Apparently, Many Doctors Help in `Hastened Death'

By Sheryl Gay Stolberg New York Times News Service | St Louis Post-Dispatch (MO), June 13, 1997 | Go to article overview

Apparently, Many Doctors Help in `Hastened Death'


Sheryl Gay Stolberg New York Times News Service, St Louis Post-Dispatch (MO)


Now and then, in his job as medical director of a San Francisco hospice agency, Dr. Robert V. Brody discovers that a patient has killed himself with help from a doctor.

The news rarely surprises him. In San Francisco, a city scarred deeply by the AIDS epidemic, doctor-assisted suicide has become a familiar thread in the complex tapestry of health care at the end of life.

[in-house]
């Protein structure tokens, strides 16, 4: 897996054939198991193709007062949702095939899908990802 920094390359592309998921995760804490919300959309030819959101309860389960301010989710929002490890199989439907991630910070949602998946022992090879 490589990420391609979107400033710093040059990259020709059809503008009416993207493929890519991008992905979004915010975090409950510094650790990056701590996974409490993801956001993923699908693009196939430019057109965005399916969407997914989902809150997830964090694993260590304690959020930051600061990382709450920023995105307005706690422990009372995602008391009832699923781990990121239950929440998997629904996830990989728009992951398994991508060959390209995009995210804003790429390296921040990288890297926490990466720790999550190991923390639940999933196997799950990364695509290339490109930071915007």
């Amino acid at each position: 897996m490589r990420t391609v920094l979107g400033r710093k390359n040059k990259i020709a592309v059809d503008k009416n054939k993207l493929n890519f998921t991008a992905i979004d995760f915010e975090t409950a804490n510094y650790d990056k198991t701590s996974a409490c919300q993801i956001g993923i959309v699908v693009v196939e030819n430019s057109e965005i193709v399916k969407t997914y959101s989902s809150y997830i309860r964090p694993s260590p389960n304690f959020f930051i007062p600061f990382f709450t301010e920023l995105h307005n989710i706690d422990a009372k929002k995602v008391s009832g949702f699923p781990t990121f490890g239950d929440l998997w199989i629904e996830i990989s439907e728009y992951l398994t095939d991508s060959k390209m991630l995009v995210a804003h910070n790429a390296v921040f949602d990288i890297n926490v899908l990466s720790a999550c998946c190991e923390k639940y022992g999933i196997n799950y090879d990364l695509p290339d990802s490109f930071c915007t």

"It's in the air," said Brody, chairman of the ethics committee at San Francisco General Hospital. "It is something that our patients know about and that they do." But it is also a crime. And so, although doctor-assisted suicide is widely acknowledged, there are no professional guidelines for it. Now, however, as the Supreme Court considers whether Americans have a fundamental right to die, medical practitioners have quietly begun grappling with the delicate matter of whether, or how, they might establish standards for helping people end their own lives. It is a quixotic effort at best and, like the debate over assisted suicide itself, fraught with controversy. But from New York to Oregon, small groups of health professionals have recently been asking themselves questions that were once unthinkable: Who is an appropriate candidate for assisted suicide? Should patients put their requests in writing? Should a second opinion be obtained? Should there be witnesses? A waiting period? Reports to the coroner? In San Francisco, where one survey of doctors who treat AIDS found that more than half had already helped a patient to die, a network of medical ethics committees has issued a formal protocol for the practice of "hastened death." It is to be published in the June issue of the Western Journal of Medicine, and although it is not the first set of guidelines to be published, it marks the first time any community has reached a consensus. "Most doctors don't want to deal with this at all, and that includes me," said Brody, who took part in the effort. "I wish it weren't part of life. But it is. And because it is, and because we are doctors, we can't put our heads in the sand." Among the requirements are a 48-hour waiting period and a patient consent form, signed in the presence of a witness. The group also drew up several sample forms, including a "physician checklist" that asks doctors to confirm, among other things, that the patient is mentally competent; that he is terminally ill and expected to die within six months; that he has been offered high-quality care to relieve pain; and that his choice to die has been "freely made, independent of financial, family, health insurance or other sources of coercion." To opponents of assisted suicide, such recommendations are entirely unrealistic; no policy statement, they say, could adequately envision the complicated array of questions that crop up at the end of life. "We are setting up guidelines in an ivory-tower hypothetical situation," said Dr. Diane Meier, a geriatrics expert at Mount Sinai Medical Center in New York.

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